A few metres away, the area's most celebrated restaurant Rosto is bustling with cooks as they slice its trademark roasted chicken, known as Mashwi, for hungry customers sitting outside.
Its owner, 36-year-old entrepreneur Hossam Mardini, had set up a five-store food chain with the same name in Damascus. But as fighting intensified in the streets, he was forced to sell the business and started again in Egypt using the proceeds.
Initially, it was just Mr Mardini and seven of his Syrian friends who decided to join forces and build a source of income. Today, the entrepreneur runs four restaurants and employs 120 Egyptian and Syrian workers, whom he teaches the art of Syrian cooking. "Syrian restaurants are very successful among Egyptians because our cuisine is more varied," he says.
Every day, after finishing work, Mr Mardini, who is married with four children, speaks to his mother in Damascus. "She doesn't want to come to Egypt; older people generally want to die in the same place where they were born," he says.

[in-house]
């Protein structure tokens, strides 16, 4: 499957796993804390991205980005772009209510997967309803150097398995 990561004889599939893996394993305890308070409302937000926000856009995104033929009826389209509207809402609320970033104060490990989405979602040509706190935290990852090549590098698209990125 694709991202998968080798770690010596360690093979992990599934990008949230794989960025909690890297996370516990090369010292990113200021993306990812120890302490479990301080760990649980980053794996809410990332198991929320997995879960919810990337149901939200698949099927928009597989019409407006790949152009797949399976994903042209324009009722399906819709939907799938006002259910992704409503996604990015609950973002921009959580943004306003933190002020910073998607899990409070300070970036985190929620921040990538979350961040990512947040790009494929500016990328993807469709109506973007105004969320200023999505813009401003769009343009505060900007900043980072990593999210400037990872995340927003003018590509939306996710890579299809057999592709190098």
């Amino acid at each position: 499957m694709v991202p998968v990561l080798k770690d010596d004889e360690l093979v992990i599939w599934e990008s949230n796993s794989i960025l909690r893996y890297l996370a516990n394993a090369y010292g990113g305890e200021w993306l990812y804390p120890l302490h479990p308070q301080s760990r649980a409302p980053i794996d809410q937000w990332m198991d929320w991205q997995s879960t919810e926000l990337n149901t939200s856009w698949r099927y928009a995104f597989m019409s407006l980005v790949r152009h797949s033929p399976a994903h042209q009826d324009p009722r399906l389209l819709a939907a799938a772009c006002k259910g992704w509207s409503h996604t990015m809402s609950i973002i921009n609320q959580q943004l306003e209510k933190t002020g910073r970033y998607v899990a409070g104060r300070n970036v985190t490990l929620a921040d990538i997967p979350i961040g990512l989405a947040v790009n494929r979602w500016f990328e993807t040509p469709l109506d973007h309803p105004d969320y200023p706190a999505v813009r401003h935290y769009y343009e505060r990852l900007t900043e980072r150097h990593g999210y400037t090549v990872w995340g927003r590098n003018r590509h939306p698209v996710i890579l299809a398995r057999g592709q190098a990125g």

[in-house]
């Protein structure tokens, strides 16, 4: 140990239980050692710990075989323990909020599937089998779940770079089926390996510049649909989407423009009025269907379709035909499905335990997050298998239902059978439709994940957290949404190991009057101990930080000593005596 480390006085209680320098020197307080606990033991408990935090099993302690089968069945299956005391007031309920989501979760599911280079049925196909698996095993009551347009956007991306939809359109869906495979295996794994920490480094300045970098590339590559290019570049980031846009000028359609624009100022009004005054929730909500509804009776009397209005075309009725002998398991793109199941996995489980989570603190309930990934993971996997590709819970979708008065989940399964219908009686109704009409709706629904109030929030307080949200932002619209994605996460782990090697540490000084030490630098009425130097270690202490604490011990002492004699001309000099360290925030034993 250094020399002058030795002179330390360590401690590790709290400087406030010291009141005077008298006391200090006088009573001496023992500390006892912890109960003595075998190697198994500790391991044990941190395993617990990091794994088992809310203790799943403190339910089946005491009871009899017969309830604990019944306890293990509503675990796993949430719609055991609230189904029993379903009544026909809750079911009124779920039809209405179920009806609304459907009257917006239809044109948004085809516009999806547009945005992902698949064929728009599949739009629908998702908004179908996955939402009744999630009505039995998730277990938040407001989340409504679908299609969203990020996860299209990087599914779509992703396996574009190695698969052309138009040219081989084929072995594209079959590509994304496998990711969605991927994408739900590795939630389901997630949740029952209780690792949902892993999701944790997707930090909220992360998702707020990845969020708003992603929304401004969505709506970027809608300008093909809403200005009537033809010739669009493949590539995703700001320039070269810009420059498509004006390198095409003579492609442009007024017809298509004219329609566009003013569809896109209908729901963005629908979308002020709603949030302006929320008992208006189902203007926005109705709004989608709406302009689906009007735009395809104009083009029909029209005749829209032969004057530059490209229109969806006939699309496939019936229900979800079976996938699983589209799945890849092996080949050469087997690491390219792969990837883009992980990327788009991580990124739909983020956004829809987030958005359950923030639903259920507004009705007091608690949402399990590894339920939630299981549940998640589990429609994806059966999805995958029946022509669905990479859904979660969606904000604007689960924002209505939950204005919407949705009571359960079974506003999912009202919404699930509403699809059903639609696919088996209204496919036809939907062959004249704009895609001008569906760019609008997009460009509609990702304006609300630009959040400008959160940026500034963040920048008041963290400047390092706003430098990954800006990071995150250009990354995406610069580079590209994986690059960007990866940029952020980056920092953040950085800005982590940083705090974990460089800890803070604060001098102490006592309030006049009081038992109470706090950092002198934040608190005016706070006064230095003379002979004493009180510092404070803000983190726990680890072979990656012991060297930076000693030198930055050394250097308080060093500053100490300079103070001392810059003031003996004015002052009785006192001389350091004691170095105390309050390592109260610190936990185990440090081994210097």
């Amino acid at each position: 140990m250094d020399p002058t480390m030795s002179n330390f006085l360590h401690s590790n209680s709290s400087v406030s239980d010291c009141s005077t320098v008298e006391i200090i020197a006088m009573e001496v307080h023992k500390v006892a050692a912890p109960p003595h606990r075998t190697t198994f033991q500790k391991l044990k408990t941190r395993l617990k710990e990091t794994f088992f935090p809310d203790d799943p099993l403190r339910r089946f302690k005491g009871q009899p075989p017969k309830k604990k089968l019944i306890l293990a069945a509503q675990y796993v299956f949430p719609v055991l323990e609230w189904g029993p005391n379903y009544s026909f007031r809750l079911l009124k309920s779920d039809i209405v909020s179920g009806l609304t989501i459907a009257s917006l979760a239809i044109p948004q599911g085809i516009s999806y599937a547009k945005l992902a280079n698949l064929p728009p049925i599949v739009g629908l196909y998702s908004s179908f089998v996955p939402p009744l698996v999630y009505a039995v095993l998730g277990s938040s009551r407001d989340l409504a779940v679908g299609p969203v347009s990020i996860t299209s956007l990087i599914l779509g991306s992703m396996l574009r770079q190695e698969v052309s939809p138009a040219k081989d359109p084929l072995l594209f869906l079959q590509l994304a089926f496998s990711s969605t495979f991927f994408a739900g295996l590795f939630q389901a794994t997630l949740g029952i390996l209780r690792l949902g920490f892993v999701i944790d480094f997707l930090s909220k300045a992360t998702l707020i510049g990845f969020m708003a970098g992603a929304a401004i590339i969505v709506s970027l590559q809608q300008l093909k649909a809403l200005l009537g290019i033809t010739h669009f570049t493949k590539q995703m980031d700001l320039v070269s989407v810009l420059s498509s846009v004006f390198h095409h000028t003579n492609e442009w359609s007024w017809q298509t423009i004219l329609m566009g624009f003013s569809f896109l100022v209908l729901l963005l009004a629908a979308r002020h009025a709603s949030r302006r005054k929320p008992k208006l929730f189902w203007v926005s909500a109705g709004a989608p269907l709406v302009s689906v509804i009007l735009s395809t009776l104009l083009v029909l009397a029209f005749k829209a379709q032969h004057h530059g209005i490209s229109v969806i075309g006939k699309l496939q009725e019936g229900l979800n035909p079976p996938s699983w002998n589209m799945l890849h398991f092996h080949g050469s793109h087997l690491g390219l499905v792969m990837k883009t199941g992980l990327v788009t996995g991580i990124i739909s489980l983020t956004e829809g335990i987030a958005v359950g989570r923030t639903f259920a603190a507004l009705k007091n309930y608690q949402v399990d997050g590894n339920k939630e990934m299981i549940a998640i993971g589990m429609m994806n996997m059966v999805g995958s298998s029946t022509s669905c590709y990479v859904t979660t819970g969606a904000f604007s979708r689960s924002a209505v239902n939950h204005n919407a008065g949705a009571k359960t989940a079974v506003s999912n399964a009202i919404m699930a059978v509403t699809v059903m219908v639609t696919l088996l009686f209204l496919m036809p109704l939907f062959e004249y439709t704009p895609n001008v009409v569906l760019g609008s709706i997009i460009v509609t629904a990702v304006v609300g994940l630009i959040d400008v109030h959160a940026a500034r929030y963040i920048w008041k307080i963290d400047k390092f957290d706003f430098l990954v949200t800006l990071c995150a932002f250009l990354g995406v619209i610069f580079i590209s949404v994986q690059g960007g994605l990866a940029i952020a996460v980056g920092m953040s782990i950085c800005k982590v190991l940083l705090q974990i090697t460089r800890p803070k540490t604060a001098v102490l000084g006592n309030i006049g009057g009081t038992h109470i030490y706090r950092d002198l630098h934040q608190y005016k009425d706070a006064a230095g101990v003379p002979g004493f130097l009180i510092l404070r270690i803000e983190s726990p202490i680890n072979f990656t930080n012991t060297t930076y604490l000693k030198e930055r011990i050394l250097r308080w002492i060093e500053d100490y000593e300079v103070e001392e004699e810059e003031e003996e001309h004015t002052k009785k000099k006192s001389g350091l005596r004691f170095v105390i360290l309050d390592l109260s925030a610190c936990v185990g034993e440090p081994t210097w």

Unlike countries such as Jordan, Egypt hasn't placed refugees in mass camps, and allows them access to public education and healthcare. However, after the overthrow of President Mohamed Morsi and the arrival of a military-led government in 2013, xenophobia began to rise; local TV presenters claimed Syrians had supported the ousted president.
Traders by nature
But despite this hostile environment, Syria's entrepreneurs have succeeded in tapping into unexplored niches.
"Syrian people are by nature traders and merchants. They have always been on the crossroads, so they are very good at starting businesses," says Egyptian Ahmed Alfi, a venture capital investor and the founder of the Greek Campus, Cairo's booming hub for start-ups and tech companies located off the iconic Tahrir square.
And since the Syrian civil war broke out in 2011, some of the country's top businessmen have transferred their enterprises to Egypt, with investments estimated at between $400m and $500m.
"Egypt gets a different cross-section of the Syrian refugee population than Europe," Mr Alfi says. "Distance becomes a filtration process, as those coming here are not those crossing the border on foot, and usually have some capital," he adds.